Heartburn Treatments Pleasant Grove UT

Poor digestion results in damp heat accumulation in the stomach, leading to acid regurgitation. Foods such as mung bean, tofu, soybeans, wheat, dairy, aloe, banana, cucumber, lettuce, olives, seaweed, summer squash, tomato, and melons, can help cool the stomach and heal energetic imbalances. Foods to help prevent food retention include orange peel, fennel, potato, rhubarb (in moderation), bamboo shoot, pineapple, lemon, barley, hawthorn berry, and malt. Liver qi is responsible for the smooth flow of energy throughout the entire body.

Kurt Olsen Bodily, MD
(801) 374-2362
1055 N 500 W
Provo, UT
Specialties
Gastroenterology
Gender
Male
Education
Medical School: Univ Of Wa Sch Of Med, Seattle Wa 98195
Graduation Year: 1990

Data Provided by:
Mohammad M Alsolaiman
(801) 374-1268
1055 N 500 W
Provo, UT
Specialty
Gastroenterology

Data Provided by:
Dr.Brett Thorpe
(801) 374-1268
1055 N 500 W # B
Provo, UT
Gender
M
Speciality
Gastroenterologist
General Information
Accepting New Patients: Yes
RateMD Rating
5.0, out of 5 based on 1, reviews.

Data Provided by:
Gregory Eugene Craner, MD
(801) 374-2362
1055 N 500 W
Provo, UT
Specialties
Gastroenterology
Gender
Male
Education
Medical School: Or Hlth Sci Univ Sch Of Med, Portland Or 97201
Graduation Year: 1971

Data Provided by:
Mohammad M Alsolaiman, MD
(801) 374-1268
1055 N 500 W
Provo, UT
Specialties
Gastroenterology
Gender
Male
Education
Medical School: Univ Of Aleppo, Fac Of Med, Aleppo, Syria
Graduation Year: 1995

Data Provided by:
Thomas A Dickinson
(801) 374-1268
1055 N 500 W
Provo, UT
Specialty
Gastroenterology

Data Provided by:
Brett L Thorpe
(801) 374-1268
1055 N 500 W
Provo, UT
Specialty
Gastroenterology, Internal Medicine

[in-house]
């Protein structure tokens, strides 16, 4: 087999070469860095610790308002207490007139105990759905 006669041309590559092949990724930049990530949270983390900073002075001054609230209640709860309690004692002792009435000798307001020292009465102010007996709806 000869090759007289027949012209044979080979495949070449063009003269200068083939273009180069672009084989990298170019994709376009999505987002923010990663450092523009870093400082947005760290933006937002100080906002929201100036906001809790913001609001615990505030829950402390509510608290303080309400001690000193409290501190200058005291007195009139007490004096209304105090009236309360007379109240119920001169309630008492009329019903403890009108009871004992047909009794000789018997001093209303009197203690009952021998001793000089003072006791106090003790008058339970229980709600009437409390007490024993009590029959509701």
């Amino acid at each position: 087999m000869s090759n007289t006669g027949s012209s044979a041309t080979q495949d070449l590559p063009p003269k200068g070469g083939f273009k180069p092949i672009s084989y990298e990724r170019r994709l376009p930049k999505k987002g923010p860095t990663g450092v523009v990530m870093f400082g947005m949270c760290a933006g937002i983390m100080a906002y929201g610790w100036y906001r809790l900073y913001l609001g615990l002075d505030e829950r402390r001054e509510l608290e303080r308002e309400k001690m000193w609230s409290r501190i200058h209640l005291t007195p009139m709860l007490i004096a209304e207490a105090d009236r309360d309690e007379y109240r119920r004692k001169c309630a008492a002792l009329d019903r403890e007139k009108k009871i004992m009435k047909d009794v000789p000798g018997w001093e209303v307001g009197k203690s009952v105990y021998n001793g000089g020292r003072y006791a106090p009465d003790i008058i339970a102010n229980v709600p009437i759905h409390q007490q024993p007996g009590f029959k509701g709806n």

Data Provided by:
Kurt O Bodily
(801) 374-1268
1055 N 500 W
Provo, UT
Specialty
Gastroenterology, Internal Medicine

Data Provided by:
Wynn Howard Hemmert, MD
(801) 374-2362
1055 N 500 W
Provo, UT
Specialties
Gastroenterology
Gender
Male
Education
Medical School: Cornell Univ Med Coll, New York Ny 10021
Graduation Year: 1971

Data Provided by:
Thomas Albert Dickinson, MD
(801) 374-1268
1055 N 500 W
Provo, UT
Specialties
Gastroenterology
Gender
Male
Education
Medical School: Univ Of Rochester Sch Of Med & Dentistry, Rochester Ny 14642
Graduation Year: 1976

Data Provided by:
Data Provided by:

Relieving Heartburn

Provided by: 

By Juliette Aiyana, LAc

I may be developing acid reflux disease. Every few months, I experience heartburn but refuse to pop antacids or those OTC acid blockers. Can I prevent acid reflux and treat my bouts of heartburn naturally?

The symptoms of acid reflux can cause discomfort and embarrassment. And if left untreated, acid reflux can damage the esophagus. In Chinese medicine we classify acid reflux as a heat disorder commonly affecting the stomach and/or liver energy systems. Heat and fire flare upward bringing the acid into the throat. Acupuncture, dietary changes, and Chinese herbs can quickly relieve your symptoms. To find relief, consult a TCM herbalist who will devise an herbal formula for you based on your unique signs and symptoms. You should not have to take herbs long term if you eat an energetically balanced diet. The Chinese herbal formula Chai Hu Shu Gan Tang (“bupleurum powder to spread the liver”) alleviates symptoms in many people within about one to two weeks, but it should not be taken for an extended period of time.

Poor digestion results in damp heat accumulation in the stomach, leading to acid regurgitation. Foods such as mung bean, tofu, soybeans, wheat, dairy, aloe, banana, cucumber, lettuce, olives, seaweed, summer squash, tomato, and melons, can help cool the stomach and heal energetic imbalances. Foods to help prevent food retention include orange peel, fennel, potato, rhubarb (in moderation), bamboo shoot, pineapple, lemon, barley, hawthorn berry, and malt.

Liver qi is responsible for the smooth flow of energy throughout the entire body. Excessive heat will cause it to move upward and invade the stomach, creating heat there. Try eating dark leafy greens, bitter greens, leeks, quinoa, anise, ginger, basil, turkey, and ocean fish, which help cool and circulate the flow of liver qi.

In all cases, avoid spicy, greasy, fried and oily foods, processed foods, high-fat meats, sugar, and more than two servings of caffeine a day. Reduce your stress and anger, and don’t eat if you are angry or upset. Avoid overeating and drink alcohol in moderation—alcohol generates the heat that leads to acid reflux. I recommend that my heartburn patients abstain from alcohol completely for two to three months and, afterwards, imbibe fewer than four drinks a week.

Juliette Aiyana, LAc, has been a natural health practitioner since 1992. In 2001, she founded Aiyana Acupuncture & Chinese Herbs in New York City (www.amazinghealing.com) .

Author: Juliette Aiyana, LAc

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